AUSTIN – The Texas Parks and Wildlife Department has been awarded $813,068 for the first year of a potential three year grant totaling $2.4 million from the United States Department of Agriculture to improve public access to wildlife recreation on private land. The grant is funded through the USDA’s Voluntary Public Access and Habitat Incentive Program, or VPA-HIP.
“This grant is fabulous news for hunters, anglers, paddlers, birders and others across Texas,” said Linda Campbell, TPWD Private Lands and Public Hunting Director.
“Along with river access projects, this important funding will allow us to continue to grow the Texas public hunting program, a high priority for hunters and TPWD, even in these challenging budget times,” she said.
With expected budgetary cuts, the state’s small game/dove lease program was expected to face a 15 percent cut, but with the VPA-HIP grant the program may actually see an increase in funding.
Under the two-year-old VPA-HIP program, TPWD will expand the available acreage of the state’s current small game hunting lease program. New property leases are expected around major metropolitan areas and interstate travel corridors. The grant will also allow TPWD to increase the availability of public big game hunts and establish additional river access points for fishing, paddling and wildlife viewing.
To achieve these goals, TPWD will hire four biologists to work directly with landowners and field staff to identify additional lands to lease for public hunting and recreational access. Once properties are identified and leased, the biologists will continue to work with landowners to manage and improve habitats on the leased property.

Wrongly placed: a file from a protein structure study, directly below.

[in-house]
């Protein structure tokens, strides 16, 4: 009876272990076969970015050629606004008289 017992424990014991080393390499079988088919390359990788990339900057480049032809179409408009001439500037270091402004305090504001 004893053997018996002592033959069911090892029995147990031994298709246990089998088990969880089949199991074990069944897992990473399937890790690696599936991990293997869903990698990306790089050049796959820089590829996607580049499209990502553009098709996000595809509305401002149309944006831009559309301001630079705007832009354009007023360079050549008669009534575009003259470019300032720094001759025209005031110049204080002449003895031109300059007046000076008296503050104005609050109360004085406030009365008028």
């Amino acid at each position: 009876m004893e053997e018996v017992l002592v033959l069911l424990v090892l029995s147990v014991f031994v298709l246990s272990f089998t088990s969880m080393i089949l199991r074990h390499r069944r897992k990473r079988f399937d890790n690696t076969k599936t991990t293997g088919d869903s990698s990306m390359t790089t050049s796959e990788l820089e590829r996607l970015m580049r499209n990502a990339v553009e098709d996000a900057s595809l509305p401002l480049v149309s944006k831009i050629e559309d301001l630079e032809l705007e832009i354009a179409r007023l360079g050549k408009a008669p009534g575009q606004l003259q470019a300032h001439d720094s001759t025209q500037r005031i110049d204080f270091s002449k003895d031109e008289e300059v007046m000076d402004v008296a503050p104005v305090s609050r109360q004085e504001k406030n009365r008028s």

In addition to improving public hunting access, TPWD plans to use the VPA-HIP grant to lease access points on rivers across the state. With these additional access points, for example, paddling trails down the Llano and Colorado Rivers could be broken into shorter, more reasonable stretches to enhance access for paddling, canoeing, kayaking, birding and other recreational waterway activities.
“Recreational use of Texas rivers and streams continues to increase and so does the demand for increased and improved public access,” said Tim Birdsong, Chief of Freshwater Habitat Conservation at TPWD.
“Through this grant, TPWD will work with local partner organizations and private landowners to expand the number of public fishing lease access areas, such as those that provide angler access to the Guadalupe River trout fishery below Canyon Lake. The grant will also allow us to work with partners to expand and improve current access sites maintained through the Texas Paddling Trails program.”
Texas joins other states and native tribes in receiving VPA-HIP grant funding this year. VPA-HIP awarded $17.8 million nationwide in 2011, with $4.6 million of the total allocation going to the states and tribe new to the program. Through the 2008 federal Farm Bill, the VPA-HIP has up to $50 million to award in grants through 2012.
In addition to the VPA-HIP grants, the USDA recently accepted 2.8 million acres offered by landowners across the U.S. through the 41st Conservation Reserve Program general sign-up. The landowners participating in the CRP will be compensated for allowing preservation and enhancement efforts to the environmentally sensitive lands under their care.
“USDA is committed to enhancing the great conservation legacy of our nation’s hunters and anglers to benefit current and future generations,” said USDA Secretary Tom Vilsack.
“VPA-HIP and the CRP not only help achieve conservation goals, but also increase opportunities for hunting, fishing and other wildlife-dependant recreational activities by providing additional access to privately held lands. CRP assists private landowners and producers as they voluntarily protect their most environmentally sensitive lands,” Vilsack said.
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